Headquartered at the Peace Palace in The Hague, the Netherlands, the PCA facilitates arbitration, conciliation, fact-finding and other dispute resolution proceedings among various combinations of states, state entities, intergovernmental organizations, and private parties.

Its rules of procedure require fees and expenses of members of the Tribunal, Registry, and experts appointed to assist the Tribunal, as well as all other expenses on the venue and facilities including hearings and meetings, information technology support, among many others.

According to my source inside the Department of Foreign Affairs, those items plus the attendance of a bevy of Aquino officials who “graced” the hearings, a safe estimate would have reached another seven hundred million, which means that the arbitration costs exceed a billion pesos of Filipino taxpayers’ money.

If this were a valid and legitimate process, China should have shared half of the expenses or as pre-agreed upon by participating parties.

That drew a reaction from Ambassador Manalo, speaking before Tapatan sa Aristocrat on October 16,2017, “an arbitration was not set up correctly…it was just a Philippine panel handpicking the people who would deliberate the very issues that we want…at binabayaran yun noong panahon nila (and we paid them at that instance). E ikaw ba naman at kung binabayaran at nadoon ka, e hindi mo naman ibibigay ang pabor sa kanila ang desisyon? (If you were paid na you were there, will you not give them the favor in your decision?)

In a statement to Vera Files, Joel Butuyan of Roque & Butuyan Law Office, who has handled cases in the World Bank’s International Centre for Settlement of Investment Disputes said, “The Philippines does not lack legal talent and expertise that equal those of the foreign lawyers who successfully represented the Philippines in the West Philippine Sea arbitration.”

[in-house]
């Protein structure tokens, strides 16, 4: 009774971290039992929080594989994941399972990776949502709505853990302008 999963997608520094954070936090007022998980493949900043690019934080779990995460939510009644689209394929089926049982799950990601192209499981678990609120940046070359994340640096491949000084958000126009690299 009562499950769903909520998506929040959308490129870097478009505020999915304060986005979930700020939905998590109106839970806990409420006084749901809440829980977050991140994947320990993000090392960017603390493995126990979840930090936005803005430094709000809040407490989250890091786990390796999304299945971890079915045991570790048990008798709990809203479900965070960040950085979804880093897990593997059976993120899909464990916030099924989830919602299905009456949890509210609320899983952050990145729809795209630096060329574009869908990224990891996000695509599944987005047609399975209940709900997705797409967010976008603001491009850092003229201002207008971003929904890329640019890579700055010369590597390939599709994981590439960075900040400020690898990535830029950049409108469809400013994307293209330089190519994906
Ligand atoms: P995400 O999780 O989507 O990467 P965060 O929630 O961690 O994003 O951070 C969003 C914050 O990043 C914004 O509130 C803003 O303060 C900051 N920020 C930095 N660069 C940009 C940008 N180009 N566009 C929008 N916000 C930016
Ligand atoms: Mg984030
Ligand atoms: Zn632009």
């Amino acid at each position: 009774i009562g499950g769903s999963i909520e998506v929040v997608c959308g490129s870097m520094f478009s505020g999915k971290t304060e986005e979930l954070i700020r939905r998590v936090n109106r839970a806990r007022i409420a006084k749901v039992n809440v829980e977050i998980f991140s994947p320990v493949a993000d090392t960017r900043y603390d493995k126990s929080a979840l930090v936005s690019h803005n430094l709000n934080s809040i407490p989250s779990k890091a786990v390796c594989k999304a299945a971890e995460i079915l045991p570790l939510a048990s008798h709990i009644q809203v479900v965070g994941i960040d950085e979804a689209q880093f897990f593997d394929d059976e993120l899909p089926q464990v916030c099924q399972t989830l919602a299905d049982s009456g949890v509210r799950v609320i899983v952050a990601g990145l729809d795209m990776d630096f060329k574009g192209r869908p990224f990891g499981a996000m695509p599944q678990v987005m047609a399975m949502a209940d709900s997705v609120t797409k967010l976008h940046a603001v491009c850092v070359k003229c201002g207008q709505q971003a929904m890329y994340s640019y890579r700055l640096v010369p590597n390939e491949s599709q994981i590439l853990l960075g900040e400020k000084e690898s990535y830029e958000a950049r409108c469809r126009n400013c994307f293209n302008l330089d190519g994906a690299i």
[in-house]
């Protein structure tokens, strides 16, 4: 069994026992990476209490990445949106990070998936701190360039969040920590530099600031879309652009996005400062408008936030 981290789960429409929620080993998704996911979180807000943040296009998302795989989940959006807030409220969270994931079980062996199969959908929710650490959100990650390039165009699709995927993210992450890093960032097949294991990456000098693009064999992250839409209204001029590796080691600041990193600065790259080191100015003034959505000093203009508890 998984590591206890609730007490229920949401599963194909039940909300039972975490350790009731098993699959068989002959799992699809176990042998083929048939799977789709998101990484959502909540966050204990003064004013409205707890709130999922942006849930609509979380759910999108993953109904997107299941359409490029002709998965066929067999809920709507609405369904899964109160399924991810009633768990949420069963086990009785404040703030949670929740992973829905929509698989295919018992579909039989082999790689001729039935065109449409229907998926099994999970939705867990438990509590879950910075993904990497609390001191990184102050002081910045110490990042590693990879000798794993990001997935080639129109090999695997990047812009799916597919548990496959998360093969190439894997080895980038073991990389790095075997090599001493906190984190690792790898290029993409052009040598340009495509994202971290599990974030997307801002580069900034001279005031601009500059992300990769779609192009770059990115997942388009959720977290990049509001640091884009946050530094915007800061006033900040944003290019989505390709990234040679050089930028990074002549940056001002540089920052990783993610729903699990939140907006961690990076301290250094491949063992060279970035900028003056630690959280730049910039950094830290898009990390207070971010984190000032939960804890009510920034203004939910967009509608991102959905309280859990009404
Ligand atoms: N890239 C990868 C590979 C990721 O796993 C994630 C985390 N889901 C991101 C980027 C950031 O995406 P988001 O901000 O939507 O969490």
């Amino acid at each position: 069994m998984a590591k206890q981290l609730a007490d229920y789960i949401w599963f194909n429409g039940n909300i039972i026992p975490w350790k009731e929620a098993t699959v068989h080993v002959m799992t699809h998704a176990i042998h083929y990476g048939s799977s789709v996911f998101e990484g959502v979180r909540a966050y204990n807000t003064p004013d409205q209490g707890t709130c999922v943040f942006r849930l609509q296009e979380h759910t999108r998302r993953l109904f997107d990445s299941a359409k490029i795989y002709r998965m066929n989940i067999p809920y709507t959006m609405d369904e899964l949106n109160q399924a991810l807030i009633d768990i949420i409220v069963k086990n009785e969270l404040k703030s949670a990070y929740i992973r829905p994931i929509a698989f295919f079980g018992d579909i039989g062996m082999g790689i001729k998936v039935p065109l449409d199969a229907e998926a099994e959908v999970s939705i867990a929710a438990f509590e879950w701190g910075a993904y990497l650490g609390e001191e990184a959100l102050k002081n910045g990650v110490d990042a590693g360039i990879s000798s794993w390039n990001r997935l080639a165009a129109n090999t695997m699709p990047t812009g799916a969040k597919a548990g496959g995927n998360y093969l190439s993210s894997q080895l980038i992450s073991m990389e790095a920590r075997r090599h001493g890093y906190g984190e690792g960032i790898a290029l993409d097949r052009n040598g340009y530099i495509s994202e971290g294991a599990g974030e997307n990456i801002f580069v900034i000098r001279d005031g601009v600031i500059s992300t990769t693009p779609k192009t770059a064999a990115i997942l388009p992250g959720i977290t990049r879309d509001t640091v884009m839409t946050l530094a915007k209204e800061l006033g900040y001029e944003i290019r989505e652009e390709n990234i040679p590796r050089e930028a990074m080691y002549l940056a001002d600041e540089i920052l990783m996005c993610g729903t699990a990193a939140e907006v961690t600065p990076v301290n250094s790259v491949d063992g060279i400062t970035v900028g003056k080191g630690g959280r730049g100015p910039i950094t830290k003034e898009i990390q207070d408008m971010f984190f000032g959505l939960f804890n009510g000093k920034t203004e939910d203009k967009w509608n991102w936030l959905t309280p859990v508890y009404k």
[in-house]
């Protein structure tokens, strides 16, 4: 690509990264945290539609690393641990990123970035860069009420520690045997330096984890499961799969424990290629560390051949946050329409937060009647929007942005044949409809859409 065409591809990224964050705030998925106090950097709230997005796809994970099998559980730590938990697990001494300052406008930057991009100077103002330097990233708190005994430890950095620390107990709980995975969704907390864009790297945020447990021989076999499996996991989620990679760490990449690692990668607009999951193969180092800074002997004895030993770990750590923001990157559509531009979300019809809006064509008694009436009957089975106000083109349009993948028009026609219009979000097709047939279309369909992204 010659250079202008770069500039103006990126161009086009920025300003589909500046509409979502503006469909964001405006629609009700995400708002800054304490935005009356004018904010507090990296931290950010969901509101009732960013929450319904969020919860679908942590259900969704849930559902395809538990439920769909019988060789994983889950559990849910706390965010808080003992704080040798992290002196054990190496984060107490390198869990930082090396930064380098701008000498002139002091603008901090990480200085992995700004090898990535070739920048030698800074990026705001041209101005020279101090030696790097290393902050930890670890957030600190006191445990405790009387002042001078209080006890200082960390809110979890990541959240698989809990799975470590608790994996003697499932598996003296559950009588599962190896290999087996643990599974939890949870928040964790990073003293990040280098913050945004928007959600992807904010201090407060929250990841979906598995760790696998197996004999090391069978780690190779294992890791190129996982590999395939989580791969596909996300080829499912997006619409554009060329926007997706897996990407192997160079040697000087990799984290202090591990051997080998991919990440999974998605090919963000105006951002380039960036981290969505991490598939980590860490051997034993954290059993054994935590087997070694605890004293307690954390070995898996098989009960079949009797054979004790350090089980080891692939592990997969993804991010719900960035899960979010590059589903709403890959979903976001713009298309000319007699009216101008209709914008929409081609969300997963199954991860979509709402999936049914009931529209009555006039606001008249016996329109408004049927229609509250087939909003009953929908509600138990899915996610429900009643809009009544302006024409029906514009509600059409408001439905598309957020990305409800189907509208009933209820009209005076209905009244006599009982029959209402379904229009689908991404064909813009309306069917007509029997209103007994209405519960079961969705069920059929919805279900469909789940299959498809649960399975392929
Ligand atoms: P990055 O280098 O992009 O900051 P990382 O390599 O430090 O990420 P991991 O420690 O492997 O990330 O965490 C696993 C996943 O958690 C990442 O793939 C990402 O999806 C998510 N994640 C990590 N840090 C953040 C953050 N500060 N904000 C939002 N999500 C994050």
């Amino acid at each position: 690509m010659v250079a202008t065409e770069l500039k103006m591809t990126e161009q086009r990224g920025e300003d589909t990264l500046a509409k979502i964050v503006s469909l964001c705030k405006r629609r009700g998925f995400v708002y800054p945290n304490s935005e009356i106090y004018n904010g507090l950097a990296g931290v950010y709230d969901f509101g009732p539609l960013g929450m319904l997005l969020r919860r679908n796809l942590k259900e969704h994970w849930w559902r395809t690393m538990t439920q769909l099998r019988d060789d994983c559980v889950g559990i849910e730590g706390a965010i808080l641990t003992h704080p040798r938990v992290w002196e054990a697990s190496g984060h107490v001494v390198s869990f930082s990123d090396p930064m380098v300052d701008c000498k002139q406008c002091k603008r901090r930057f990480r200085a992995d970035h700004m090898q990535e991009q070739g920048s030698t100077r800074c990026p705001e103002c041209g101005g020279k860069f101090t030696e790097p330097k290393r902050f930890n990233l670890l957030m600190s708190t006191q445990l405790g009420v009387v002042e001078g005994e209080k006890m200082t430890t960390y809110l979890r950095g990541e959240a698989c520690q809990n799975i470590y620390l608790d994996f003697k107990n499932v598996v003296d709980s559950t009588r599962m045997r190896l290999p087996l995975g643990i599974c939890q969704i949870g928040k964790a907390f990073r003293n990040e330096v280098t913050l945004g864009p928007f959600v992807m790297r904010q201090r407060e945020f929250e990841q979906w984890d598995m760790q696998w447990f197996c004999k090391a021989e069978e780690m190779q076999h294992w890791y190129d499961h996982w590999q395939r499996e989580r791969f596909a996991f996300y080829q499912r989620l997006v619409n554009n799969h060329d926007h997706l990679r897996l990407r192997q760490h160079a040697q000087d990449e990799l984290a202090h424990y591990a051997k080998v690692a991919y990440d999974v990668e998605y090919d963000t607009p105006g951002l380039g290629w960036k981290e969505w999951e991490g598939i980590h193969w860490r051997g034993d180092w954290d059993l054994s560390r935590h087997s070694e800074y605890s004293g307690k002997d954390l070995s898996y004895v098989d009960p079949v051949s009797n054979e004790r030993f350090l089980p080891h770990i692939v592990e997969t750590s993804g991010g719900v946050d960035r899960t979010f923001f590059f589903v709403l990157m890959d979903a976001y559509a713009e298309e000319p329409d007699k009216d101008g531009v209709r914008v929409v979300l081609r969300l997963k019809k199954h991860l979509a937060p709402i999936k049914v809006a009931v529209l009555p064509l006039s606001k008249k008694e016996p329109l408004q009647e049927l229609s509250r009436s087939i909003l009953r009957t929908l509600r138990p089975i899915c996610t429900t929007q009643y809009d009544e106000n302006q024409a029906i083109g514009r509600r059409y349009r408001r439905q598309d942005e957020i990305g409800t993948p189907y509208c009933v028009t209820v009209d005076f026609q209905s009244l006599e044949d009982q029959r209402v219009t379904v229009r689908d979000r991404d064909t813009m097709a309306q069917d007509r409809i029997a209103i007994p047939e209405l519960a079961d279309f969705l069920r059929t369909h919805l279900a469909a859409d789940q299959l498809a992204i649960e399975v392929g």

“In fact, Philippine lawyers would have had the advantage of unequalled passion and dedication if they were given the chance to represent their country,” Butuyan said. “And certainly, Philippine lawyers would have been much less expensive.”

Let me ask you then, under what overpowering motivation could former associate justice Carpio be defending this monumental fraud?

Certainly not patriotism

The answer is lawfare.

The lawfare that Antonio T. Carpio has staged against China and President Duterte is not just his own but more of an adjunct of the Albert del Rosario Institute for Strategic and International Studies (ADR-ISIS), relaunched from Stratbase Research Institute (SRI) on its tenth anniversary on November 21, 2014.

Recently, this same organization morphed into further readjusting its name to Stratbase ADR Institute for Strategic and International Studies, reducing its principal’s name to bare initials, after an incident last year when he struck a series of bad publicity for wanting to bully his entry into Hongkong to attend a board meeting of the First Pacific.

Del Rosario, a private citizen but who was traveling on a diplomatic passport, was supposed to go to a board and shareholders meeting of investment management and holding firm First Pacific Company Limited, where he has been a non-executive director since June 2016.

But lest we be sidetracked, we shall return to this episode in our later chapters, and return to a definition of lawfare.

Lawfare is not about the rule of law.

Wikipedia has a definition.  “Lawfare,” in fact, “is the misuse of legal systems and principles against an enemy, such as by damaging or de-legitimizing them, tying up their time or winning a public relations victory.

“The term is a portmanteau of the words law and warfare.”

Staging the Permanent Court of Arbitration was a classic lawfare strategy.

(To be continued)